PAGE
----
Domestic Violence and Restraining Orders in California
Domestic violence is a very serious problem in the United States, and California is no exception. As a result, prosecutors have become particularly zealous in prosecuting domestic violence crimes in California. While this is great in cases where domestic violence has legitimately occurred, it can be disastrous when false allegations are made by a vengeful partner, spouse, significant other, or family member to get the upper hand in a relationship.
Domestic violence charges and convictions can have serious repercussions – including time in prison and monetary fines. One of the most common end-results of domestic violence charges is a restraining order.
While a restraining order may not seem as serious as jail time it can have significant long-term consequences including the loss of gun rights, loss of employment opportunities, and limitations on the ability to travel freely. If you have been accused of domestic violence in California, it is important to contact an experienced San Diego criminal lawyer immediately. An attorney will be able to explain the charges against you, develop a strategy, and ensure that you are afforded a fair and impartial hearing.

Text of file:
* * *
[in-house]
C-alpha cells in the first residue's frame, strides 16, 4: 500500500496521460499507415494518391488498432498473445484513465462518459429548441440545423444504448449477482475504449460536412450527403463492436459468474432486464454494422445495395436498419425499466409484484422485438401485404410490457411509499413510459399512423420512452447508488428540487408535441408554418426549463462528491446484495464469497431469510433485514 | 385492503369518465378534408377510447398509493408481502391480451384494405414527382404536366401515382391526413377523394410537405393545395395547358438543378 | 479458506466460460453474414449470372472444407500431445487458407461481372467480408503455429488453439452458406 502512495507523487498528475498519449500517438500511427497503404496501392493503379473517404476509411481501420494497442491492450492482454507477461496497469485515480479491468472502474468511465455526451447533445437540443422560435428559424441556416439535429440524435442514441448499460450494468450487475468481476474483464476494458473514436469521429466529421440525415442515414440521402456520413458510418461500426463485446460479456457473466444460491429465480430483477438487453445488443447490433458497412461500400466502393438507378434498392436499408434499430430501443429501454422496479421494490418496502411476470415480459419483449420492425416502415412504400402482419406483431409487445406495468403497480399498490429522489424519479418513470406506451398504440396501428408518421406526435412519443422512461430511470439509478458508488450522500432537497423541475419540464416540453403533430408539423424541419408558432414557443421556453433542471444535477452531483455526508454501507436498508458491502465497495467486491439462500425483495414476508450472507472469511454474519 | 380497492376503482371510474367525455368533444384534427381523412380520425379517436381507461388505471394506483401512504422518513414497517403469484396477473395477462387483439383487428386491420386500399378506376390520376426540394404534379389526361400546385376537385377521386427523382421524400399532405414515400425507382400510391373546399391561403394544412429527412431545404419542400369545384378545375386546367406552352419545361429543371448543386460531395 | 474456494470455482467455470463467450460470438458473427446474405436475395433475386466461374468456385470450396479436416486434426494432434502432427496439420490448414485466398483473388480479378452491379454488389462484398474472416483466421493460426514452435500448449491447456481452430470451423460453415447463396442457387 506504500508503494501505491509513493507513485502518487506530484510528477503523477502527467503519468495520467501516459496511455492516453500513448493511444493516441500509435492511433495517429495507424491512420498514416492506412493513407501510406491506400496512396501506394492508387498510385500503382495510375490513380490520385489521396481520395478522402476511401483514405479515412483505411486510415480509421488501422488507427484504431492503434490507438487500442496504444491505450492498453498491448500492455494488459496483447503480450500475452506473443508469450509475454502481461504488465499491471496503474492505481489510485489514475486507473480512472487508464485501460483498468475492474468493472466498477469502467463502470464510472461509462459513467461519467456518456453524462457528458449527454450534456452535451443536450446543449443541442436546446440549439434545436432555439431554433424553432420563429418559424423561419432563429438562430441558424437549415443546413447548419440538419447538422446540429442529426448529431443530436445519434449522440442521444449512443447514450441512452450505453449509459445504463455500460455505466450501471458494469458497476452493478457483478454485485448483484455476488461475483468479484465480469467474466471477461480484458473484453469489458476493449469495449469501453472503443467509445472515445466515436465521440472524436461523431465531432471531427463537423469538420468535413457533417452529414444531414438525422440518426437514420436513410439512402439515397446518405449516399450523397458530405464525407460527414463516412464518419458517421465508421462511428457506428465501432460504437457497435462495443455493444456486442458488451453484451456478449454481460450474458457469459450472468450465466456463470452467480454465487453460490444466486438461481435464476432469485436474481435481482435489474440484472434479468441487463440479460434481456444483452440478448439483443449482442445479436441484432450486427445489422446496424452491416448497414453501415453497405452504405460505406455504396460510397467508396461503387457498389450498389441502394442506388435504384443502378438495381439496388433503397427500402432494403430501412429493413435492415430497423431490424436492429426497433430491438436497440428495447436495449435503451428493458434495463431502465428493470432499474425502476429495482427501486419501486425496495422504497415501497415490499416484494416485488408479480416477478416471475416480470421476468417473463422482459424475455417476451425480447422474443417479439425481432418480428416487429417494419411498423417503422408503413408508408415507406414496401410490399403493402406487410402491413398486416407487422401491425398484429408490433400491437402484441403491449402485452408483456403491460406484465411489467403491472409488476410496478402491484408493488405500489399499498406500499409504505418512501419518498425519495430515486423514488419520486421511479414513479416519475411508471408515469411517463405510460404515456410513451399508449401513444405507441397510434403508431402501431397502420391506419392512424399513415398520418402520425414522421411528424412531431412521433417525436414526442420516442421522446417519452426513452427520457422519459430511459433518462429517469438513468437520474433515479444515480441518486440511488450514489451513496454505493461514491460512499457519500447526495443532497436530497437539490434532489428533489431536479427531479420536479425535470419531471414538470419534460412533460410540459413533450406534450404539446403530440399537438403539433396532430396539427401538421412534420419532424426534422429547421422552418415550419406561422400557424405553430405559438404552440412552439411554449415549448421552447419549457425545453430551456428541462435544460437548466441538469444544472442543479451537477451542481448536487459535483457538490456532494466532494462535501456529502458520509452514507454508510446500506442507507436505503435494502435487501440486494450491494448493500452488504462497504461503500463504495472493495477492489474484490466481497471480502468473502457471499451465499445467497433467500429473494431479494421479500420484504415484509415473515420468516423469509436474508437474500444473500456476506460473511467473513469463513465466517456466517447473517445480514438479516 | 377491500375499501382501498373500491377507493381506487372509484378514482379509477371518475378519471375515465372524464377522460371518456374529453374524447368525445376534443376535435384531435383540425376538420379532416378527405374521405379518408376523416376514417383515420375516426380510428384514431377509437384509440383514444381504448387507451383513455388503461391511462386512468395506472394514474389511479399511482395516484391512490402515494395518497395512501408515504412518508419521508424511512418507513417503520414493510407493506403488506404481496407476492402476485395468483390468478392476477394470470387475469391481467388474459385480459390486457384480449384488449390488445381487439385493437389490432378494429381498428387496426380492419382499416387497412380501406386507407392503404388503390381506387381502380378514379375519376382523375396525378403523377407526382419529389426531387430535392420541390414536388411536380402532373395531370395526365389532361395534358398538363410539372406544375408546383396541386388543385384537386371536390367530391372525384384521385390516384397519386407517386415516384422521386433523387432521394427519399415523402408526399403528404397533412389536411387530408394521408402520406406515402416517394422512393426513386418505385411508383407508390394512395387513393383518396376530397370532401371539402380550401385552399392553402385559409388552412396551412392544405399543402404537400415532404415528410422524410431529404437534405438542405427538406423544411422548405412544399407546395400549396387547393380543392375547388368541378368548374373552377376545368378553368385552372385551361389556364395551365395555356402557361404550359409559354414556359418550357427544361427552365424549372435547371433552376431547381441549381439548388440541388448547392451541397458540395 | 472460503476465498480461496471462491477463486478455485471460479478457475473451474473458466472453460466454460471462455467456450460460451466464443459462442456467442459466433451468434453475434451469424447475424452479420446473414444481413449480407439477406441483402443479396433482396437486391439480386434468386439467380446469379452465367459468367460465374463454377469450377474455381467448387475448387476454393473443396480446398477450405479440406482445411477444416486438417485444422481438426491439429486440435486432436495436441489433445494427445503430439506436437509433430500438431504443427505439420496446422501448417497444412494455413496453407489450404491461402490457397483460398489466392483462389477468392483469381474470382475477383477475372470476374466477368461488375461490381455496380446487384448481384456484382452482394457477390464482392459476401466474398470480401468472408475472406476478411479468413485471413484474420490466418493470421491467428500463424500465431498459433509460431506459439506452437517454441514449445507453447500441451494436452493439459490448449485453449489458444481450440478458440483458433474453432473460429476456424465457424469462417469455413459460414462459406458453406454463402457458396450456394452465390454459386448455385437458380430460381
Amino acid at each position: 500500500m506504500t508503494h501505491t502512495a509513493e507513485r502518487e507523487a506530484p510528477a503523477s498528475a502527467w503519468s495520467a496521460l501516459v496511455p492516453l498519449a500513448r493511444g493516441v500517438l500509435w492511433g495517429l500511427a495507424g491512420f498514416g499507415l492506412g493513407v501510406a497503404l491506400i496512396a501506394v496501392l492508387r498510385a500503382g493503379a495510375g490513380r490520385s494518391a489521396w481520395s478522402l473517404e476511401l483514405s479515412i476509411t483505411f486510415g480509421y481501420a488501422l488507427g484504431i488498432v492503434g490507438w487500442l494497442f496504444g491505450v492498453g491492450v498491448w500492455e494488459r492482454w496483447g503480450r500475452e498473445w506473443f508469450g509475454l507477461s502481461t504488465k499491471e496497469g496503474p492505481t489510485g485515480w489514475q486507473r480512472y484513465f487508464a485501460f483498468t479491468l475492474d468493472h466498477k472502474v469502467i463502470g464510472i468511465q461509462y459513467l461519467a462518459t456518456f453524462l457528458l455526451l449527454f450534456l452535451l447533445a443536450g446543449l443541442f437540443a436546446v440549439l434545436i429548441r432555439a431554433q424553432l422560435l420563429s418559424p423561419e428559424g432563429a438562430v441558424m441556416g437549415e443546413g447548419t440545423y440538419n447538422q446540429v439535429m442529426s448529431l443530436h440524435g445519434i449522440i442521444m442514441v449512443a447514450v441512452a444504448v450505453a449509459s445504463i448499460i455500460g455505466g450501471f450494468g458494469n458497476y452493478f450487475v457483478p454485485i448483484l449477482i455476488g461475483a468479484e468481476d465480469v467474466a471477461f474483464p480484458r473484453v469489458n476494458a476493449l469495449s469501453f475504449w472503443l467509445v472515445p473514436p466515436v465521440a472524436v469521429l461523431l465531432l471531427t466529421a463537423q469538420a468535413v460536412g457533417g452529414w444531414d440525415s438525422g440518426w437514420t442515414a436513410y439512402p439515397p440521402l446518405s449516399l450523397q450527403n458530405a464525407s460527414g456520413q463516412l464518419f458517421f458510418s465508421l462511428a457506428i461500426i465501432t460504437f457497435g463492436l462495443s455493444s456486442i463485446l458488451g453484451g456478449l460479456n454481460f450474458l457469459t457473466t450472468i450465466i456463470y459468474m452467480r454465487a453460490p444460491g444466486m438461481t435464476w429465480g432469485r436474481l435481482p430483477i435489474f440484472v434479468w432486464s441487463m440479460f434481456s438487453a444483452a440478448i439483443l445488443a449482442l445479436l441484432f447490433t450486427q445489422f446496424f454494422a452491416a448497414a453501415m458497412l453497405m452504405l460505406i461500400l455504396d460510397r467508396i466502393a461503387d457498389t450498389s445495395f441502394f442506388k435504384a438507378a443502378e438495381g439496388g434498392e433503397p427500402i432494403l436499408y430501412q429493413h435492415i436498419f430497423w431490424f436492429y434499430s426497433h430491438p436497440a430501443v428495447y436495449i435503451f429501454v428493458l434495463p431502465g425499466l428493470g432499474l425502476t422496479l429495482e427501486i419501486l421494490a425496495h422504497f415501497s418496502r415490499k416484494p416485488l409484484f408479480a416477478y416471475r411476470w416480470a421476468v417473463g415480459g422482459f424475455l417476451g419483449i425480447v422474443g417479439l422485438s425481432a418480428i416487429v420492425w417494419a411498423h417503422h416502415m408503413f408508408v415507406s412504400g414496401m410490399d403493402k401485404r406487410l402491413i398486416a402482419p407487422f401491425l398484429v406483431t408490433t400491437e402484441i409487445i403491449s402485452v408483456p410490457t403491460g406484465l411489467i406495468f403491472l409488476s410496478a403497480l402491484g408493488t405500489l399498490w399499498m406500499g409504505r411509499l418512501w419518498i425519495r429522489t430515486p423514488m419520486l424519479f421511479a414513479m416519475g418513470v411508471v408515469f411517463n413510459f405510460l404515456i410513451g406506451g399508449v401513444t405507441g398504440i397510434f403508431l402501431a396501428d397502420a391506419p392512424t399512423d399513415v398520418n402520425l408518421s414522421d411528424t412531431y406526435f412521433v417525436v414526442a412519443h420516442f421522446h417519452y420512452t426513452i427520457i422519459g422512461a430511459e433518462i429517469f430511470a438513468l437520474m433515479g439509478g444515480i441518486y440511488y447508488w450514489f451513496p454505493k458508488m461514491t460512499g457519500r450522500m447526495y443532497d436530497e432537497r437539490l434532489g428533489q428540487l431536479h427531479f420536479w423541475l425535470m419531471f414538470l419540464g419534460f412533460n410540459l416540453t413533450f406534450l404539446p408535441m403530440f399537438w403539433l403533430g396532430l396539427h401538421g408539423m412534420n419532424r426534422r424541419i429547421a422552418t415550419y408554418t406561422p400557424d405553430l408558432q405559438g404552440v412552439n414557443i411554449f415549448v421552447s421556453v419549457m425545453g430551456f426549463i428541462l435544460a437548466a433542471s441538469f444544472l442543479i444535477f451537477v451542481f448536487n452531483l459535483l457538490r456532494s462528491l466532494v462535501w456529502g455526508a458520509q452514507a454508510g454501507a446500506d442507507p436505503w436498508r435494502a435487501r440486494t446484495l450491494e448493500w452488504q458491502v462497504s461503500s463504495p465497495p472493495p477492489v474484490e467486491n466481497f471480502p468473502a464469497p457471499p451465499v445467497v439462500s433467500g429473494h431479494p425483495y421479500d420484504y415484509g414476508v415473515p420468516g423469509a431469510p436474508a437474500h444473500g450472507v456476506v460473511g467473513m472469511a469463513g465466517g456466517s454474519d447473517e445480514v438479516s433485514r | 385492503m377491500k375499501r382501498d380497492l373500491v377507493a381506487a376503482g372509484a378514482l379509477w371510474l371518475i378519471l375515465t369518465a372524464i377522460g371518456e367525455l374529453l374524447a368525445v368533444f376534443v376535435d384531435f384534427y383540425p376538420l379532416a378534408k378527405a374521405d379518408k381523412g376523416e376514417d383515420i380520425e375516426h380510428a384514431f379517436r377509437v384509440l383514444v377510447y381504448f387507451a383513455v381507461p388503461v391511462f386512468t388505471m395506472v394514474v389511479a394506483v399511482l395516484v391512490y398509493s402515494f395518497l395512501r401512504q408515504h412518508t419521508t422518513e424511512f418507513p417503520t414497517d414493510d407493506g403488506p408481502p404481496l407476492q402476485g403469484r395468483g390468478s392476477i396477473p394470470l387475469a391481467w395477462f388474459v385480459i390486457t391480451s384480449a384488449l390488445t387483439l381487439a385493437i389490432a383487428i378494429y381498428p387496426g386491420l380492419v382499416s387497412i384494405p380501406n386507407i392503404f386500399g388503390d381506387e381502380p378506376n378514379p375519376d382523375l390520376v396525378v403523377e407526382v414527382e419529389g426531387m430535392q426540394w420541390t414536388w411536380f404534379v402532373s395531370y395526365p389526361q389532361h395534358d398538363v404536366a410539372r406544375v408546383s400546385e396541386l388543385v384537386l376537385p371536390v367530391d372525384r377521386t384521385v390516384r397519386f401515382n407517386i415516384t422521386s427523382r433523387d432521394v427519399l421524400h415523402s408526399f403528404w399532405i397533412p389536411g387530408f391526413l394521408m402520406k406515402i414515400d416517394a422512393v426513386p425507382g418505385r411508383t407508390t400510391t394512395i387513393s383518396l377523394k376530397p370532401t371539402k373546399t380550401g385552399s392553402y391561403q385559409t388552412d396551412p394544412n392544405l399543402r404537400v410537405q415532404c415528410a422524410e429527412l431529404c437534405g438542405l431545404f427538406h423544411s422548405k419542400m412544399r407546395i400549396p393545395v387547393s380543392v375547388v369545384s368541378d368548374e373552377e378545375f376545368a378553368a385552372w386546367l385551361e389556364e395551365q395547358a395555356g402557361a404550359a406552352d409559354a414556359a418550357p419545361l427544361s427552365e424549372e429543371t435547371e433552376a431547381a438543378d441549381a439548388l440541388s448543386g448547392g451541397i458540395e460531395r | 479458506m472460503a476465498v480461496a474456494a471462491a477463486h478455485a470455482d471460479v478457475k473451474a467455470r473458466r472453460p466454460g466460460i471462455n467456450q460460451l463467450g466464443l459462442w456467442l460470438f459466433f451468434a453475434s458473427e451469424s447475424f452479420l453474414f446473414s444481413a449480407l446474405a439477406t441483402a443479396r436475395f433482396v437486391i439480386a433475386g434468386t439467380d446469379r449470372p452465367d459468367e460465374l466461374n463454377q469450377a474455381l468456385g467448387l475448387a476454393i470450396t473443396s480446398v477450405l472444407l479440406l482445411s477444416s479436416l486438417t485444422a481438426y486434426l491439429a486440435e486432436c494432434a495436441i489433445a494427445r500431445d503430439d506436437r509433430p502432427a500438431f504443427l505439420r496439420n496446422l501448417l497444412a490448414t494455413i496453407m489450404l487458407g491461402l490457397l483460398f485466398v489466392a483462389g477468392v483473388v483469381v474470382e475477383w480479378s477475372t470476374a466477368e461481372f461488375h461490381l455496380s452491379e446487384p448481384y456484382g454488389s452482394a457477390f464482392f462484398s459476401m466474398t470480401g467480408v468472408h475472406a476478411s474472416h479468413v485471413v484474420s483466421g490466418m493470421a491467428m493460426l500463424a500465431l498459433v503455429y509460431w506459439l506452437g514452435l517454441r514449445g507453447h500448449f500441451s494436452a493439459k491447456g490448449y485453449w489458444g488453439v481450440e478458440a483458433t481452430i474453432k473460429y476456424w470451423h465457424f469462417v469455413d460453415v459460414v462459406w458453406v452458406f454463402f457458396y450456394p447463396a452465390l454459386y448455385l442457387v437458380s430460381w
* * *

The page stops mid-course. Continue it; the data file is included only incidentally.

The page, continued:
What Makes a Relationship “Domestic”?
In California, inflicting an assault, battery, or criminal threat against anyone is a crime. Domestic violence occurs when emotional, physical, and/or verbal abuse occurs between two people who have a close, intimate, or familial relationship. When the alleged perpetrator and the victim are related in any of the following ways, the relationship is considered domestic:
- Spouses, whether by marriage or common law;
- Partners, a non-married, intimate relationship;
- Close blood relatives and immediate family members;
- Roommates or cohabitants (present or former, heterosexual, homosexual, bisexual, or transsexual);
- Parents of a common child;
- Couples involved in a dating relationship; and
- Couples engaged to be married.
Penalties for a Domestic Violence Conviction
The time you could spend in jail for a conviction of domestic violence will largely depend on whether there were injuries to the other person, how serious those injuries were, and your own personal criminal history. If you have a prior record for domestic violence you are more likely to be sentenced to longer terms of imprisonment.